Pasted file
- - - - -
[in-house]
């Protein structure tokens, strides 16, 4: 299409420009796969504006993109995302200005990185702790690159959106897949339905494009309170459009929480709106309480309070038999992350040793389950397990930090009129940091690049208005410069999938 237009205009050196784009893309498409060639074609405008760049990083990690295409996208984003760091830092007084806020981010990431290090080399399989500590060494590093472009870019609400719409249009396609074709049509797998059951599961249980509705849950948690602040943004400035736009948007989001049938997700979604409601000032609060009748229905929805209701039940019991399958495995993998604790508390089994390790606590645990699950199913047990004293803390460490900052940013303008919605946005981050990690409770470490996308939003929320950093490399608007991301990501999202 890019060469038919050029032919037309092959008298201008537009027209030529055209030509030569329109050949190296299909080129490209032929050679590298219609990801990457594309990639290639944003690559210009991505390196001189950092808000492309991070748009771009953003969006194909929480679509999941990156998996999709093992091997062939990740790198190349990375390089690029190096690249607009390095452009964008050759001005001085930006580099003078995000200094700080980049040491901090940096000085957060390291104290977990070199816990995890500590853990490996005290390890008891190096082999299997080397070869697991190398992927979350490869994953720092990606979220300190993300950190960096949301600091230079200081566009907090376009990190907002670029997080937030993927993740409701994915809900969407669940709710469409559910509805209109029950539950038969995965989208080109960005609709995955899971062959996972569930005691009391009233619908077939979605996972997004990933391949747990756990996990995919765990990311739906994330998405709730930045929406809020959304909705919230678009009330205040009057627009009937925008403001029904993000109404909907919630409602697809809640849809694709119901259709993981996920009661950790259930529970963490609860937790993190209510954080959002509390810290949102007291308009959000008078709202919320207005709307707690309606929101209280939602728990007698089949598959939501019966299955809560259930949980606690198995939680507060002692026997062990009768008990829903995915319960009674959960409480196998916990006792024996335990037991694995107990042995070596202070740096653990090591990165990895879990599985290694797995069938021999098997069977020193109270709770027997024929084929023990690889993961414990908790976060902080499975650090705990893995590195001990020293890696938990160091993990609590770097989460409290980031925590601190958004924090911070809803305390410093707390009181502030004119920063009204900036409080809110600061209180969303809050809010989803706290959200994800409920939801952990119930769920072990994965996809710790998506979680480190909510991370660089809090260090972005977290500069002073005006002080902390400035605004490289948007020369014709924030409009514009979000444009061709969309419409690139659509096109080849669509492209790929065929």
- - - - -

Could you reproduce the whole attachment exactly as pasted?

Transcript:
[in-house]
């Protein structure tokens, strides 16, 4: 299409420009796969504006993109995302200005990185702790690159959106897949339905494009309170459009929480709106309480309070038999992350040793389950397990930090009129940091690049208005410069999938 237009205009050196784009893309498409060639074609405008760049990083990690295409996208984003760091830092007084806020981010990431290090080399399989500590060494590093472009870019609400719409249009396609074709049509797998059951599961249980509705849950948690602040943004400035736009948007989001049938997700979604409601000032609060009748229905929805209701039940019991399958495995993998604790508390089994390790606590645990699950199913047990004293803390460490900052940013303008919605946005981050990690409770470490996308939003929320950093490399608007991301990501999202 890019060469038919050029032919037309092959008298201008537009027209030529055209030509030569329109050949190296299909080129490209032929050679590298219609990801990457594309990639290639944003690559210009991505390196001189950092808000492309991070748009771009953003969006194909929480679509999941990156998996999709093992091997062939990740790198190349990375390089690029190096690249607009390095452009964008050759001005001085930006580099003078995000200094700080980049040491901090940096000085957060390291104290977990070199816990995890500590853990490996005290390890008891190096082999299997080397070869697991190398992927979350490869994953720092990606979220300190993300950190960096949301600091230079200081566009907090376009990190907002670029997080937030993927993740409701994915809900969407669940709710469409559910509805209109029950539950038969995965989208080109960005609709995955899971062959996972569930005691009391009233619908077939979605996972997004990933391949747990756990996990995919765990990311739906994330998405709730930045929406809020959304909705919230678009009330205040009057627009009937925008403001029904993000109404909907919630409602697809809640849809694709119901259709993981996920009661950790259930529970963490609860937790993190209510954080959002509390810290949102007291308009959000008078709202919320207005709307707690309606929101209280939602728990007698089949598959939501019966299955809560259930949980606690198995939680507060002692026997062990009768008990829903995915319960009674959960409480196998916990006792024996335990037991694995107990042995070596202070740096653990090591990165990895879990599985290694797995069938021999098997069977020193109270709770027997024929084929023990690889993961414990908790976060902080499975650090705990893995590195001990020293890696938990160091993990609590770097989460409290980031925590601190958004924090911070809803305390410093707390009181502030004119920063009204900036409080809110600061209180969303809050809010989803706290959200994800409920939801952990119930769920072990994965996809710790998506979680480190909510991370660089809090260090972005977290500069002073005006002080902390400035605004490289948007020369014709924030409009514009979000444009061709969309419409690139659509096109080849669509492209790929065929």